The House Financial Services Committee on Wednesday passed legislation aimed at delaying the Department of Labor’s fiduciary rulemaking.
Introduced by Representative Ann Wagner (R-Mo.) in February, the bill, H.R. 1090, would require the DOL to wait 60 days after the Securities and Exchange Commission publishes a rule regarding brokers’ fiduciary duty before releasing its own. Additionally, the proposed legislation calls for the SEC to conduct an analysis to determine if investors would be “systematically harmed or disadvantaged” by the rulemaking.
The bill passed committee on Wednesday with a vote of 34-25 and will now be scheduled for a vote on the House floor. Wagner expects the legislation to pass, calling out “panderers” who previously supported the bill but now are siding with President Barack Obama and U.S. Sen. Elizabeth Warren in support of the Labor Department’s proposed fiduciary rule.
In response to the bill’s passage, the Financial Planning Coalition—made up of the CFP Board, the Financial Planning Association and the National Association of Personal Financial Advisors—urged Congress not to intervene in the Labor Department’s rulemaking process. “The need for a strengthened fiduciary rule under the Employee Retirement Income Security Act (ERISA) is long overdue,” the coalition stated.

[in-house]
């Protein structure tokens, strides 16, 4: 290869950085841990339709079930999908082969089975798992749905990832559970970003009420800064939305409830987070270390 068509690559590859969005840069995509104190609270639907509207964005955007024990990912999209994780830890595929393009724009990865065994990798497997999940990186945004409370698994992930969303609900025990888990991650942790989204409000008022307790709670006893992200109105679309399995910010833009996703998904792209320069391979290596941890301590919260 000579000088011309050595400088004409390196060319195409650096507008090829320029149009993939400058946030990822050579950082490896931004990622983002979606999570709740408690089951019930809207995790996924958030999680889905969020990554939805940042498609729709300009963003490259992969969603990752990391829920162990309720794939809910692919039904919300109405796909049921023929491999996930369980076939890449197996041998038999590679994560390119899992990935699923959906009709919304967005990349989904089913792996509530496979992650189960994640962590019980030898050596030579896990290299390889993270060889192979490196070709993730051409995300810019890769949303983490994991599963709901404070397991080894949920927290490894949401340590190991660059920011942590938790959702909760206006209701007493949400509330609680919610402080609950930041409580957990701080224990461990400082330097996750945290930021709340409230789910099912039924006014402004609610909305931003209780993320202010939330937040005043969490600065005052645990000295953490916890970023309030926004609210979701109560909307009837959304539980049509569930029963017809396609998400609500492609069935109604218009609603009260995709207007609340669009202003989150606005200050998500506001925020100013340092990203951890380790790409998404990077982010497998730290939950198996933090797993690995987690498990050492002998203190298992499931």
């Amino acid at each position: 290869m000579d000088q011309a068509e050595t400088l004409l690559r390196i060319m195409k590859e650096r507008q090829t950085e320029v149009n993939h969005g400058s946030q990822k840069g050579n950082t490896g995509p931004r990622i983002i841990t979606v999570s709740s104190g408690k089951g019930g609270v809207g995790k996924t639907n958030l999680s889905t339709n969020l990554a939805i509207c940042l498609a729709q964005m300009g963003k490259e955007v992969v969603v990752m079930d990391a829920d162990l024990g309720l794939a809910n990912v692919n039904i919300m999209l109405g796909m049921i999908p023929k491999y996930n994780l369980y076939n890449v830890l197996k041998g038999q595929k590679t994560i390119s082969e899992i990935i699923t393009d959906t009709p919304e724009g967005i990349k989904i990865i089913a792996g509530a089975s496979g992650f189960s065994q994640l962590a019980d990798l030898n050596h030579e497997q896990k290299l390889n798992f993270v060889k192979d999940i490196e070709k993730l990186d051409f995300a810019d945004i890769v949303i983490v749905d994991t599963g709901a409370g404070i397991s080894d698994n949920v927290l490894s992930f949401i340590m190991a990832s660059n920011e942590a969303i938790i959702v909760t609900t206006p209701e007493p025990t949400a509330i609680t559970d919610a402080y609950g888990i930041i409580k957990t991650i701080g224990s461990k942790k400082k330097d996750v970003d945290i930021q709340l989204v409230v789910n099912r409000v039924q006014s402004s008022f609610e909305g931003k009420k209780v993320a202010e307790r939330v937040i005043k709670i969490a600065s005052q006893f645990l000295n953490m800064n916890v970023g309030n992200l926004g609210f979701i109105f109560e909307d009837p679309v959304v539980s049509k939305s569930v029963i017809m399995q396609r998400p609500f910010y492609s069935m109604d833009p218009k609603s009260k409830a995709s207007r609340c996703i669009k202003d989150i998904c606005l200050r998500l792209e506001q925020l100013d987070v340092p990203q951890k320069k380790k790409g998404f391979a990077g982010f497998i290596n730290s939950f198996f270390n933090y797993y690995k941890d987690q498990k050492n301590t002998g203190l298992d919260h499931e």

The Consumer Federation of America called the vote disappointing. “The pretense that this is being done to protect retail investors is particularly galling,” Barbara Roper, director of investor protection for the CFA, said in a statement.
Meanwhile, the Securities Industry and Financial Markets Association supported Wednesday’s vote, adding the Labor Department’s rulemaking efforts could result in “redundant compliance regimes” and “unnecessary investor confusion.”
“In our view, Rep. Wagner's legislation is drafted in such a way that appropriately underscores the lead role of the SEC as the nation’s primary securities regulator with a long history of investor protection, market regulation and enforcement. This is what Congress intended when it adopted Section 913 of the Dodd-Frank Act,” Andy Blocker, SIFMA executive vice president of public policy and advocacy, said in a statement.
But while SEC Chair Mary Jo White has said that the agency’s staff has been directed to develop a proposal around a uniform fiduciary standard, no timeline has been given for the project.